Jennifer Garner Says She Might Have Been A Minister If She Hadn’t Become An Actress

“I would have really liked being a minister. My mom thinks I still will be.”

<p>Emma McIntyre/Getty Images</p>

Emma McIntyre/Getty Images

There are many things Jennifer Garner could have done with her life if she hadn’t decided to pursue acting. She could have run the family farm in Oklahoma or, based on her social media, probably excelled in the culinary world.

In a recent interview with Allure, however, Garner shared that if things had gone differently for her in Hollywood, she might have ended up with a career in ministry.

“I would have really liked being a minister,” the 13 Going on 30 star said. “My mom thinks I still will be. I grew up in such a lovely church in the United Methodist Church, and the minister was like the den parent. What I like about the study of religion, it reminds me of the study of theater—it’s really a liberal arts education. You have to understand history, geography, literature. It’s art, it’s everything. I don’t know anything about Hinduism, Islam, so many other religions, and I wish I did. That feels like a sign of respect.”

“I think the more you engage, the more you learn about different ways that people believe and worship, the more you can sit next to anyone and be a neighbor,” Garner continued. “There’s such value in that to me. I don’t know that I will ever be someone who is writing a sermon Sunday morning, but I like the idea of it. I like the idea of going back to divinity school.”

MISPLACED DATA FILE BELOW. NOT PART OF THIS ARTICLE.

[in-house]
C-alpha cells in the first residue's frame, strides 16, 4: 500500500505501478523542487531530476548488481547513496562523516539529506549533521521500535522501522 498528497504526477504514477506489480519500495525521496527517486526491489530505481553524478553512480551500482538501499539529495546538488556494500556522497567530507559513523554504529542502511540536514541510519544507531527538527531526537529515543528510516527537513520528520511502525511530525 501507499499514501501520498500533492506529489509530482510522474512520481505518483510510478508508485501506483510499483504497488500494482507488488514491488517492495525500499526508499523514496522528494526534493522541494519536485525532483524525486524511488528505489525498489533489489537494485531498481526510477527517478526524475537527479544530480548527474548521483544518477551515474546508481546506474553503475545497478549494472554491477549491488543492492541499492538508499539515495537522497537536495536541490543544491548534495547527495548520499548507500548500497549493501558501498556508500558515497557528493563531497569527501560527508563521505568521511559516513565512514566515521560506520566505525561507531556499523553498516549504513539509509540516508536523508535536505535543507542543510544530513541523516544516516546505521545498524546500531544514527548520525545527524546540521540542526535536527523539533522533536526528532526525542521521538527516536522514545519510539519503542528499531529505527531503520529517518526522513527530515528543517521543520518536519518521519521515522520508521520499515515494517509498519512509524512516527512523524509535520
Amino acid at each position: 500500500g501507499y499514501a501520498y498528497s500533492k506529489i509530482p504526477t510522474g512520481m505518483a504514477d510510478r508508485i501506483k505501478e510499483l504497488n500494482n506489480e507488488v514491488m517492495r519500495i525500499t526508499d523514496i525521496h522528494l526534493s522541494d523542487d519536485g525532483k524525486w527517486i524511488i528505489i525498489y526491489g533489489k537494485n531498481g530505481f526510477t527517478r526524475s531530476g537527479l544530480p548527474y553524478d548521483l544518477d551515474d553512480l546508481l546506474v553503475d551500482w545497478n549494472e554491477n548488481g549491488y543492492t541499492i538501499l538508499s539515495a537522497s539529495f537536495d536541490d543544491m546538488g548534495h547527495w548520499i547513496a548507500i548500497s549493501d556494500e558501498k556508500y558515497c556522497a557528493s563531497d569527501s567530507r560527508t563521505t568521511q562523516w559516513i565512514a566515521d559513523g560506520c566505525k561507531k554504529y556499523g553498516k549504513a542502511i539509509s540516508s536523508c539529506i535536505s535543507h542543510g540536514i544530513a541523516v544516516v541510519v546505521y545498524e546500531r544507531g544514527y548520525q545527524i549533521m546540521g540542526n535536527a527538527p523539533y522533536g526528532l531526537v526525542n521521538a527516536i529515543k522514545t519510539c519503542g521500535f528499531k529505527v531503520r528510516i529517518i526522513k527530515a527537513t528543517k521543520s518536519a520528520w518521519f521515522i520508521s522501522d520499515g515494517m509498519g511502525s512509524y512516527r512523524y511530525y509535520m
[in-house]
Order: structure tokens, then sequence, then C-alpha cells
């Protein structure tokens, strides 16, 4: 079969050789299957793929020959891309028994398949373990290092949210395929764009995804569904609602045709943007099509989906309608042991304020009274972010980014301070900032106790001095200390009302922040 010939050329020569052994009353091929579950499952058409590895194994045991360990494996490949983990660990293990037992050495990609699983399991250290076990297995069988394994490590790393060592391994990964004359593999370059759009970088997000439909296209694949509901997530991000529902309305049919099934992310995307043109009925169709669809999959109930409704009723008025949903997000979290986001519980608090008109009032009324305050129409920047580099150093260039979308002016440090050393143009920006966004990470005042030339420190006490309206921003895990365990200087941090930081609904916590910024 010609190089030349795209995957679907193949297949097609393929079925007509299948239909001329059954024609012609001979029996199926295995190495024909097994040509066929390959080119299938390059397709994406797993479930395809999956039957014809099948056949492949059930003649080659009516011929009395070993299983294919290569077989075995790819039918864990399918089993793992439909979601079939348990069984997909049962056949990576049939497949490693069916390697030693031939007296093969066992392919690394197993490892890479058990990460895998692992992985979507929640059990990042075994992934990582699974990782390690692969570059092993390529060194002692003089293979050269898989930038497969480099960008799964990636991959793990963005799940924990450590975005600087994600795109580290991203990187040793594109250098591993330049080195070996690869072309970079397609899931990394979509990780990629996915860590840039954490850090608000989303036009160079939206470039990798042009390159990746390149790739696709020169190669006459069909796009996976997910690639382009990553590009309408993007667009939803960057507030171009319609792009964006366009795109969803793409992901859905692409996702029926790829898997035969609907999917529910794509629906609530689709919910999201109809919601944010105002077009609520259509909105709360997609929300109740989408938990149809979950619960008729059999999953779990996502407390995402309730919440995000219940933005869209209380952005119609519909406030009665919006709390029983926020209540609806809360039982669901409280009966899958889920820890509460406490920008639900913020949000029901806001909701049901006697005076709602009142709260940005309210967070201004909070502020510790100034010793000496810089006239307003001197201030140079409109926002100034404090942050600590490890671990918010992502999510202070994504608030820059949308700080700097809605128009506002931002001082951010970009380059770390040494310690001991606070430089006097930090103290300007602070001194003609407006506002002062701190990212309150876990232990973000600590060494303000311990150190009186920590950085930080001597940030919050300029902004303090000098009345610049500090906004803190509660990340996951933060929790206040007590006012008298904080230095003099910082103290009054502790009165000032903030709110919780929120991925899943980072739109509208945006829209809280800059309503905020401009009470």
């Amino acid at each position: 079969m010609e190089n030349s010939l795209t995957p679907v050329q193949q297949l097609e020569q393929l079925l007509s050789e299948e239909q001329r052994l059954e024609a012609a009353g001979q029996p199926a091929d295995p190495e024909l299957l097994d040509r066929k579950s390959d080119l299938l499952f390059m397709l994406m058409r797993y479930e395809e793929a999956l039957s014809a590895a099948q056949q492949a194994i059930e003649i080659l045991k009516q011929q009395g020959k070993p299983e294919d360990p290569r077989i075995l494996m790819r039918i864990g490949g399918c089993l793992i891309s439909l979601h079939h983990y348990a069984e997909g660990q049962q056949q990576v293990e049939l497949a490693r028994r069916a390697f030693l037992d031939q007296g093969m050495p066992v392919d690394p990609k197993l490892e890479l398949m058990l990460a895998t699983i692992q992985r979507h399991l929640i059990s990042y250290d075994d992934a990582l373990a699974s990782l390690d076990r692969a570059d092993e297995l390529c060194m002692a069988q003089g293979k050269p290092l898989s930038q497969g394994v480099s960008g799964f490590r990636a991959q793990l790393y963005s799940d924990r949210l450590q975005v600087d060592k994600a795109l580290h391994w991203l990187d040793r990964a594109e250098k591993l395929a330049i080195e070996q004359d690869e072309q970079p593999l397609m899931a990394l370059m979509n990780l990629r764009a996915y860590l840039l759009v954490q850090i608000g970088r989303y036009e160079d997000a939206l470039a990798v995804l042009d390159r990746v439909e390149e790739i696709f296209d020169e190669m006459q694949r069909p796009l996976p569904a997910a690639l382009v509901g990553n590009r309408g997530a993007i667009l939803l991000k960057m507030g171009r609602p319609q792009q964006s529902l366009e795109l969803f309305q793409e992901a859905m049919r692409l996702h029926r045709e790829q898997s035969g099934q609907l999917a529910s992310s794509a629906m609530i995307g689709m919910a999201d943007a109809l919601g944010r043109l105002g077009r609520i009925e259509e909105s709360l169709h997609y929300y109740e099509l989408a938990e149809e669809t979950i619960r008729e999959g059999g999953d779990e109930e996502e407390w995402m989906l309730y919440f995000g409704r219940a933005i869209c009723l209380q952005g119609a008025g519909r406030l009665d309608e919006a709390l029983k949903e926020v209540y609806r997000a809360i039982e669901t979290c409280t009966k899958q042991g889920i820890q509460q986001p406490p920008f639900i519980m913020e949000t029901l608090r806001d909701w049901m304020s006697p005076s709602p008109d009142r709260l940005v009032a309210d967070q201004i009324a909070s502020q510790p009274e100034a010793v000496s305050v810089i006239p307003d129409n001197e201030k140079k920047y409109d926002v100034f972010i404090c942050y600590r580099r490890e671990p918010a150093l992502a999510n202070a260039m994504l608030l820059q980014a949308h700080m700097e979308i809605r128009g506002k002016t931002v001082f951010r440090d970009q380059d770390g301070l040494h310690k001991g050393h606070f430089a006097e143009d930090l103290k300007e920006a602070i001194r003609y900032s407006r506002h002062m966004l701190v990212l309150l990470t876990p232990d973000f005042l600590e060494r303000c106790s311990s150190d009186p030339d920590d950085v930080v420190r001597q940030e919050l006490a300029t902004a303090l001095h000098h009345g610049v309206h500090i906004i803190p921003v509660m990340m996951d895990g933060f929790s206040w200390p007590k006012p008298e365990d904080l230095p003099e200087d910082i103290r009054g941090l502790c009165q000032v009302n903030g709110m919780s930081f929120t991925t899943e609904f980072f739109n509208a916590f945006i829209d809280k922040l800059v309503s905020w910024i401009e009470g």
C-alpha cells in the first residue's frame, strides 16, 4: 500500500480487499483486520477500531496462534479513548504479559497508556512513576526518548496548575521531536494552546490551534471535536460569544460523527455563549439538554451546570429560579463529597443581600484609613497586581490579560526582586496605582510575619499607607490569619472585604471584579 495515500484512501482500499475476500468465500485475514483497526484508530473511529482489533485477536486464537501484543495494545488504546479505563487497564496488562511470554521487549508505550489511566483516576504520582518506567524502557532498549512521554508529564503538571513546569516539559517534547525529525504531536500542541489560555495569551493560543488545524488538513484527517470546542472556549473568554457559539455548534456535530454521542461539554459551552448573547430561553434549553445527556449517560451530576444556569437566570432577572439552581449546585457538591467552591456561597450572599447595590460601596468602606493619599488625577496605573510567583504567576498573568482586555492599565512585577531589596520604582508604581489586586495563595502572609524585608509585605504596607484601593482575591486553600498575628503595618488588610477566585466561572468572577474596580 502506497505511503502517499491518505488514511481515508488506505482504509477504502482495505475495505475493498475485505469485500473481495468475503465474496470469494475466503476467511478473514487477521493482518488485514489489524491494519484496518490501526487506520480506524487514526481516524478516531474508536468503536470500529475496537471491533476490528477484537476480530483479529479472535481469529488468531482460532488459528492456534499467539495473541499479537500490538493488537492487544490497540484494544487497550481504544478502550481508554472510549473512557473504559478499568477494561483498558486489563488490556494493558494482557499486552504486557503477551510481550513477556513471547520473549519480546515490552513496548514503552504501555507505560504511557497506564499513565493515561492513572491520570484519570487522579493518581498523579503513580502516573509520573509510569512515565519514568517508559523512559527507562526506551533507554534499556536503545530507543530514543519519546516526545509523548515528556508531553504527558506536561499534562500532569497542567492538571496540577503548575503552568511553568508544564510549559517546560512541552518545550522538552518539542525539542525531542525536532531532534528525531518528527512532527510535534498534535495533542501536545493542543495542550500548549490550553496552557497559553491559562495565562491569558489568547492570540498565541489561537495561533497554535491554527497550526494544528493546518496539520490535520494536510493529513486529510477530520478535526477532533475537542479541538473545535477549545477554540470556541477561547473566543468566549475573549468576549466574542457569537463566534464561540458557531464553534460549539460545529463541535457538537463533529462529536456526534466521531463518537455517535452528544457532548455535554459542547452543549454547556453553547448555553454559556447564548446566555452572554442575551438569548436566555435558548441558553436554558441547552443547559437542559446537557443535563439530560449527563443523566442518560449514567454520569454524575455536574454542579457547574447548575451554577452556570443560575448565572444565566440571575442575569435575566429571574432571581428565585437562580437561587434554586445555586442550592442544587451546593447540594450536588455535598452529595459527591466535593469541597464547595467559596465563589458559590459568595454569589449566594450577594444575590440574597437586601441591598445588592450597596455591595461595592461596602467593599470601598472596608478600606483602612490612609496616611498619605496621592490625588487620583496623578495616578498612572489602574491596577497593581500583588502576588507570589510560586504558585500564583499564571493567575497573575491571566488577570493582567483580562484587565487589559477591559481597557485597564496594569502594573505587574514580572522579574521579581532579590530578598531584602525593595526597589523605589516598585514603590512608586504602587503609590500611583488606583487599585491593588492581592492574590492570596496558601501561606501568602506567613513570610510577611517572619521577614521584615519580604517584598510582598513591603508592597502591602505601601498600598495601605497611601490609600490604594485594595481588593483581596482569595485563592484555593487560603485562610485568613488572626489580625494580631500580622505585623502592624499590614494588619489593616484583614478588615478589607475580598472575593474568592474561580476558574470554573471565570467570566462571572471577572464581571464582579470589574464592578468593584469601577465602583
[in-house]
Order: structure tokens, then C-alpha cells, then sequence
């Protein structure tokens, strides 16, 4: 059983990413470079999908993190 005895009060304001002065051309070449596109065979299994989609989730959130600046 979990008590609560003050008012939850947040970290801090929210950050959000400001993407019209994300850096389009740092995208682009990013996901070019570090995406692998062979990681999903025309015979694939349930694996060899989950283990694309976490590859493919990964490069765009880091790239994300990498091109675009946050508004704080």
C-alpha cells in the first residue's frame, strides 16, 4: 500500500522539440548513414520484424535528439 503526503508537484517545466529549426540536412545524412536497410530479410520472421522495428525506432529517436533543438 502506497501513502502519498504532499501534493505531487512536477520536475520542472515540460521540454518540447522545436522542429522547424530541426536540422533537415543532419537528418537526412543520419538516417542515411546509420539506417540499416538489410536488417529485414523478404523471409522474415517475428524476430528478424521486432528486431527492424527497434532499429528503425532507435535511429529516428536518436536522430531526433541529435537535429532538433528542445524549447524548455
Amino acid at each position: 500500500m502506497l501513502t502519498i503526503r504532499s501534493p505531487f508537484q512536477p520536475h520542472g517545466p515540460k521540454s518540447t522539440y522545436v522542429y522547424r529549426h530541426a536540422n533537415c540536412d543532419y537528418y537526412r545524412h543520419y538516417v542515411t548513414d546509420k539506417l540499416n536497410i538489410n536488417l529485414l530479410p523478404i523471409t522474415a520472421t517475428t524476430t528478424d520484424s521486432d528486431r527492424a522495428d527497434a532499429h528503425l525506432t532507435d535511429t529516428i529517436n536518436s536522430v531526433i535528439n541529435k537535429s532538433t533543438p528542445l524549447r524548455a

Garner regularly goes to church with the three children she shares with ex-husband Ben Affleck: Violet, 17, Seraphina, 14, and Samuel, 11. Violet even teaches Sunday school.

Garner knows how impactful religious services can be on a young mind.

"As a kid, my family and I, we always referenced this one beautiful sermon," she told Allure, "where our minister talked about taking something hard that had happened and imagining yourself going down to the banks of the river and fashioning a beautiful box out of what you find there and placing this hurt carefully in the box and watching it float down the river. The power of letting go. Don’t carry it. Just let it go.”

“So many times, my sisters and I have said, ‘You need to put that in the river,’” Garner continued. “I’m not coming from a place of, ‘I have this unshakeable faith that I have to share.’ It’s coming from a human place—a place of respect and curiosity.”

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